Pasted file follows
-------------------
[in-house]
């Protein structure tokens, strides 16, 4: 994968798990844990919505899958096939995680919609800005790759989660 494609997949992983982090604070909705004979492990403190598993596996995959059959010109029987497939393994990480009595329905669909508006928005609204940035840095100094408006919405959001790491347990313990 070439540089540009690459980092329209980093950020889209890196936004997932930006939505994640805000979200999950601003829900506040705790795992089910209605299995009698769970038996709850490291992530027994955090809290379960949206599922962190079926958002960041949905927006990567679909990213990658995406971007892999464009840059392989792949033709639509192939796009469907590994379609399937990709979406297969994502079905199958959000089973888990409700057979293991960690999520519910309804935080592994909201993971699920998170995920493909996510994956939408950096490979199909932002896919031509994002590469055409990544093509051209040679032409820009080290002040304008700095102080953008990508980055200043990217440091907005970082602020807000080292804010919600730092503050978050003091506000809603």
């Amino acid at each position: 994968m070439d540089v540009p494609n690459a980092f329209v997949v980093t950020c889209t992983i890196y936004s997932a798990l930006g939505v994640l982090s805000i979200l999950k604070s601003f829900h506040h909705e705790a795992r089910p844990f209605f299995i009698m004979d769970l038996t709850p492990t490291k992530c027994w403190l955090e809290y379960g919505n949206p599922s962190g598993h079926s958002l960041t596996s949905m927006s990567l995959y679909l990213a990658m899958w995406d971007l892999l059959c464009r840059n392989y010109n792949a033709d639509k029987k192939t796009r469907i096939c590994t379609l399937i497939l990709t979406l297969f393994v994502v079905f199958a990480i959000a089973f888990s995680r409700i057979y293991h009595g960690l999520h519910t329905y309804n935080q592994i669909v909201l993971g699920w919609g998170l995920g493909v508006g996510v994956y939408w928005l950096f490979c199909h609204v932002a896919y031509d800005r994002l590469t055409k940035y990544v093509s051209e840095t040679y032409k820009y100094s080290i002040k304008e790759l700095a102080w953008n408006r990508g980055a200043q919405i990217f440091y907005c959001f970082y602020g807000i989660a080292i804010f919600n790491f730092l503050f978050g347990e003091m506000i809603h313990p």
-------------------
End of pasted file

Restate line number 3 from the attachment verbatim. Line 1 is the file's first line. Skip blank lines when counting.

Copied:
């Amino acid at each position: 994968m070439d540089v540009p494609n690459a980092f329209v997949v980093t950020c889209t992983i890196y936004s997932a798990l930006g939505v994640l982090s805000i979200l999950k604070s601003f829900h506040h909705e705790a795992r089910p844990f209605f299995i009698m004979d769970l038996t709850p492990t490291k992530c027994w403190l955090e809290y379960g919505n949206p599922s962190g598993h079926s958002l960041t596996s949905m927006s990567l995959y679909l990213a990658m899958w995406d971007l892999l059959c464009r840059n392989y010109n792949a033709d639509k029987k192939t796009r469907i096939c590994t379609l399937i497939l990709t979406l297969f393994v994502v079905f199958a990480i959000a089973f888990s995680r409700i057979y293991h009595g960690l999520h519910t329905y309804n935080q592994i669909v909201l993971g699920w919609g998170l995920g493909v508006g996510v994956y939408w928005l950096f490979c199909h609204v932002a896919y031509d800005r994002l590469t055409k940035y990544v093509s051209e840095t040679y032409k820009y100094s080290i002040k304008e790759l700095a102080w953008n408006r990508g980055a200043q919405i990217f440091y907005c959001f970082y602020g807000i989660a080292i804010f919600n790491f730092l503050f978050g347990e003091m506000i809603h313990p």